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Integral tranforms and symmetry

  1. Jan 27, 2014 #1
    The fourier transform, wrt to angular frequency, needs of a factor (1/2π) for get f(t) or F(ω), actually, this factor is broken in 2 factors (1/√2pi) and each kernel, direct and inverse, receives one factor for keep the symmetry in equation.
    [tex]F(\omega)=\int_{-\infty }^{+\infty }\frac{e^{-i\omega t}}{\sqrt{2\pi}} f(t)dt[/tex]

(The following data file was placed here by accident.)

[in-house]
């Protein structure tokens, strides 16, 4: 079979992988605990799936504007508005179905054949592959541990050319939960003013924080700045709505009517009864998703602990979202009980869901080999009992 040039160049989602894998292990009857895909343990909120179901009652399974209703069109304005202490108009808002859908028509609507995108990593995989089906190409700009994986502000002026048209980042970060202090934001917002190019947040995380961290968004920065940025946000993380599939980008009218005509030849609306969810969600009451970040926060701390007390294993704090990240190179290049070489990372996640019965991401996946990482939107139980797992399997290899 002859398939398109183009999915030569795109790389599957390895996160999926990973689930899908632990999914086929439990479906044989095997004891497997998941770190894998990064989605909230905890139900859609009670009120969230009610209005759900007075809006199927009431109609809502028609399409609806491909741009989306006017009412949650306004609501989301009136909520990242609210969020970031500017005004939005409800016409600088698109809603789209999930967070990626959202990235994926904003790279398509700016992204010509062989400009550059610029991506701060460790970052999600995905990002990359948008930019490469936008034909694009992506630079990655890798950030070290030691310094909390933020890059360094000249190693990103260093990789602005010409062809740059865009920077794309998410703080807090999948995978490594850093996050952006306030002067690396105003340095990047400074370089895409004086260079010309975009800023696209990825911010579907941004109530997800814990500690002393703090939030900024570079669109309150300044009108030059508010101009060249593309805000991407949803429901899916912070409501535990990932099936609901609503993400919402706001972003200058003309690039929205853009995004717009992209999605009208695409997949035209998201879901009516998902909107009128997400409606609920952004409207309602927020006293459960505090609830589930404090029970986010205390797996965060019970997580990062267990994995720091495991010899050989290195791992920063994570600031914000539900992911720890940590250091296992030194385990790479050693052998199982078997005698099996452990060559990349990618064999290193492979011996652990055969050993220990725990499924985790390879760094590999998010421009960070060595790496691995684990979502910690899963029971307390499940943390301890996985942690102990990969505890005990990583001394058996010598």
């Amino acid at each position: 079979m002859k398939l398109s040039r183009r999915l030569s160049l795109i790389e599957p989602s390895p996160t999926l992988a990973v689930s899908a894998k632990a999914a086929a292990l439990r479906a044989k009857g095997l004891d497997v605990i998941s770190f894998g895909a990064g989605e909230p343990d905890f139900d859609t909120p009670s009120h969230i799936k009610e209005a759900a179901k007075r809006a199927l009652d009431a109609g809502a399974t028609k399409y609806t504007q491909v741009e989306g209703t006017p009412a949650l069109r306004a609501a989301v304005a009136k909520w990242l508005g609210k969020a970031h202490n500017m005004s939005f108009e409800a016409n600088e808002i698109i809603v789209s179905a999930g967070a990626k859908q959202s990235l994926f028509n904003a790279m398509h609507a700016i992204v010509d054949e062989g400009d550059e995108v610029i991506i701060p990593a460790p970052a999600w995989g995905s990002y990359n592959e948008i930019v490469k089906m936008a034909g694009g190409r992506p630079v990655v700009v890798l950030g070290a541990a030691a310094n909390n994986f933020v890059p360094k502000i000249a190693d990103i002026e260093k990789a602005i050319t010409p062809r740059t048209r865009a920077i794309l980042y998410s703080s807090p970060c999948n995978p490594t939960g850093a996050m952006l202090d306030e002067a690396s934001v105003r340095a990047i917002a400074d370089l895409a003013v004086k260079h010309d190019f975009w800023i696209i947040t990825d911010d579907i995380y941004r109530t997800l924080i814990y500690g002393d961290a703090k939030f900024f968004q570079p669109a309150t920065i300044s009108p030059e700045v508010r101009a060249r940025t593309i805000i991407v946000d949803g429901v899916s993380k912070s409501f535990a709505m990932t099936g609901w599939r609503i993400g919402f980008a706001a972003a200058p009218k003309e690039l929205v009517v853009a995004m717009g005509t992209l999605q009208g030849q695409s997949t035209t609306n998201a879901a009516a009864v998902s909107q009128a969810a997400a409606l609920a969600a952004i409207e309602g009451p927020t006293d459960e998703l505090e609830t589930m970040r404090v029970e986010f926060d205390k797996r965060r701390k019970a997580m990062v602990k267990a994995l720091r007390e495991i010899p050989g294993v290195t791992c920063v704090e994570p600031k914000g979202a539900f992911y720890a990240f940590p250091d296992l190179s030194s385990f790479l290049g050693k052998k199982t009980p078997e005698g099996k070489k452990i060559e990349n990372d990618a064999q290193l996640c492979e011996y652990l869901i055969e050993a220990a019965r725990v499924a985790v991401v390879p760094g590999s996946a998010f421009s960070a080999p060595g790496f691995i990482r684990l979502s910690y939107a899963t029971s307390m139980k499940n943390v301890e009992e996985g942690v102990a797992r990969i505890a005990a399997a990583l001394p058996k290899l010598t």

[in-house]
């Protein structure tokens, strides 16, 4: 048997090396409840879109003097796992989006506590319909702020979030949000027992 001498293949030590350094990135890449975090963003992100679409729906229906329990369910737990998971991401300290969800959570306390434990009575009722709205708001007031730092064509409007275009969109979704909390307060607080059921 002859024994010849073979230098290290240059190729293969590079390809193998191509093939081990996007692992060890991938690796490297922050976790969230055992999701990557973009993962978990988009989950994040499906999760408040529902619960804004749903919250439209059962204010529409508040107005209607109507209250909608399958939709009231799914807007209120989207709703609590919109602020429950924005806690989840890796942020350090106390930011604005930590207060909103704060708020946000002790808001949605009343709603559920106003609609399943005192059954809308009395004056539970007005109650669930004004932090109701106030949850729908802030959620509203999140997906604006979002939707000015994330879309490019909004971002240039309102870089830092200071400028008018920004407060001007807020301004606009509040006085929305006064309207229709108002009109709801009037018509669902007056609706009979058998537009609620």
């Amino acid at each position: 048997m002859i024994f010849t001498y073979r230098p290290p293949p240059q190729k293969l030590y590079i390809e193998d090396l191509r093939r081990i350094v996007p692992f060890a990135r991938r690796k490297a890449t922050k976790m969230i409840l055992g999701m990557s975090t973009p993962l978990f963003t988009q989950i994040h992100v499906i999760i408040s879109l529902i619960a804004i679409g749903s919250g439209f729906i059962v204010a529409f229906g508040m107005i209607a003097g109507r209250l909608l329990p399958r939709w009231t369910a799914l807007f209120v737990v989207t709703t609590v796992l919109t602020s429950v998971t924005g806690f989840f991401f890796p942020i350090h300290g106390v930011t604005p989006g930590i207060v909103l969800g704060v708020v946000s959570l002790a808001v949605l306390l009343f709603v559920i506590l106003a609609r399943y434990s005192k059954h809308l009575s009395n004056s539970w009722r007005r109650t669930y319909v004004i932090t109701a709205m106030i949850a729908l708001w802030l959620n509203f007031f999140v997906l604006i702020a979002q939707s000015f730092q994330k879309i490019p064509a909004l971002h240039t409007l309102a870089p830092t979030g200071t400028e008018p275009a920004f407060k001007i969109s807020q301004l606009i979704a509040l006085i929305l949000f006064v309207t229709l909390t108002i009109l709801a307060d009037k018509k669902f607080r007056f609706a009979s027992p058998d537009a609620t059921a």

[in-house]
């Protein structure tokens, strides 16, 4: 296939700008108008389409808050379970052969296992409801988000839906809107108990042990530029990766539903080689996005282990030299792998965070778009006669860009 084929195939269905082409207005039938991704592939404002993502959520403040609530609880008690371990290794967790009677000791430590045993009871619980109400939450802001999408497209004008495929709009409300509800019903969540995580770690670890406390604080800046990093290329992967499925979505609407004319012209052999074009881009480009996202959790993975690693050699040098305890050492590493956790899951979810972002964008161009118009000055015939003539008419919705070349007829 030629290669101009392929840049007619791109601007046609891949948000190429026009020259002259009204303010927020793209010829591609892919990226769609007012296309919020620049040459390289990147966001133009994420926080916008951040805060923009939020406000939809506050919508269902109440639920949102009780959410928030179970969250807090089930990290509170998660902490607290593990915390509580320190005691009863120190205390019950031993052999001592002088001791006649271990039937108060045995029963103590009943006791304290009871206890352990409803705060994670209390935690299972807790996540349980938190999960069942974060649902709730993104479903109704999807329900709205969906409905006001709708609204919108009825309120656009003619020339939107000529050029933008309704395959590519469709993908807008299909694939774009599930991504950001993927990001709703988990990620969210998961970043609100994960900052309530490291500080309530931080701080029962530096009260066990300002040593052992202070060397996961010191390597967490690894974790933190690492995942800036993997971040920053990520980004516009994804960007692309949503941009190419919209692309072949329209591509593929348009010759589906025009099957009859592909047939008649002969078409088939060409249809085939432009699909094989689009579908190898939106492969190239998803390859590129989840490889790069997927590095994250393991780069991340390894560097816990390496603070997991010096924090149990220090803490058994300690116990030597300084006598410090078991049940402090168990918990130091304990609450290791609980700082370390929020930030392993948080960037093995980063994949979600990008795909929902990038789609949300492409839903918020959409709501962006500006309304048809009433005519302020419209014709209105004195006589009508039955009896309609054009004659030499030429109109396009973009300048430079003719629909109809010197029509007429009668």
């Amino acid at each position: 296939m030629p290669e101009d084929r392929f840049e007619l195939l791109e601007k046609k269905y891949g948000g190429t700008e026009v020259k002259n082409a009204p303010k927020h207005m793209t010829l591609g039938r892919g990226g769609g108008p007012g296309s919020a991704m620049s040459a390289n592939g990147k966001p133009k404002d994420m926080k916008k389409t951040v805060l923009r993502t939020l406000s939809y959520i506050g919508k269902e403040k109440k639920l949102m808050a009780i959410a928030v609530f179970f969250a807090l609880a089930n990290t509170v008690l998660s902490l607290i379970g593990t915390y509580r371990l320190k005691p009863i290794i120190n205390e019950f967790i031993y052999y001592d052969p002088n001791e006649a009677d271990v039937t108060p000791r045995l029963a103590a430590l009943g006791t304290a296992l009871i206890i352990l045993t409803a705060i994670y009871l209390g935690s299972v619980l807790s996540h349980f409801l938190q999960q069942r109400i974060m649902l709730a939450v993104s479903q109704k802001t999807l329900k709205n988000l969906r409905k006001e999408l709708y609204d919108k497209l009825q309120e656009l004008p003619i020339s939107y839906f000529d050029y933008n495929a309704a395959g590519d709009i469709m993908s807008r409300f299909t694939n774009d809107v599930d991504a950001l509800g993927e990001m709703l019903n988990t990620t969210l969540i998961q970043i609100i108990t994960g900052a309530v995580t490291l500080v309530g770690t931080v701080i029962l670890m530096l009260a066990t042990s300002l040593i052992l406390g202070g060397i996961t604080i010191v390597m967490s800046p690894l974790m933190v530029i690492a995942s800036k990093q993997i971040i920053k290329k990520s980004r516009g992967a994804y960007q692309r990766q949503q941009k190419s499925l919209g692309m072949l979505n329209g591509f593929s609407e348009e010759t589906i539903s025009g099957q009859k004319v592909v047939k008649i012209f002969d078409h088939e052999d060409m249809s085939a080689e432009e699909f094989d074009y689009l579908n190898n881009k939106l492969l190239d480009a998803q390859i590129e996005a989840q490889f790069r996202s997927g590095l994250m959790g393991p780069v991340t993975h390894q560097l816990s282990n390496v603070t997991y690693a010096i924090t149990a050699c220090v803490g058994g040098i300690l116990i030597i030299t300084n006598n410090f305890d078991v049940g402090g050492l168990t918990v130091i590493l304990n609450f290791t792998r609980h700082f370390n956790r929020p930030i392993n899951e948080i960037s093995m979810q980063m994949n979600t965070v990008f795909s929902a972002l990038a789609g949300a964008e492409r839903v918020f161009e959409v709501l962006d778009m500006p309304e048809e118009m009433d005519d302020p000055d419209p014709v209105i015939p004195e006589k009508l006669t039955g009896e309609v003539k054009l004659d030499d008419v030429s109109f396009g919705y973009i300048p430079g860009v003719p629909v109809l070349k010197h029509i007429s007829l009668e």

[tex]f(t)=\int_{-\infty }^{+\infty }\frac{e^{+i\omega t}}{\sqrt{2\pi}} F(\omega)d\omega[/tex]

    Why others transform, by definition, don't have its "conversion factor" "broken" in 2 and distributed in each kernel? Is wrong define the transforms in this way? Prejudice the calculus?
     
  2. jcsd
  3. Jan 27, 2014 #2

    Simon Bridge

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    You can break the any transformation any way you like - it's just not always useful to do so.
     
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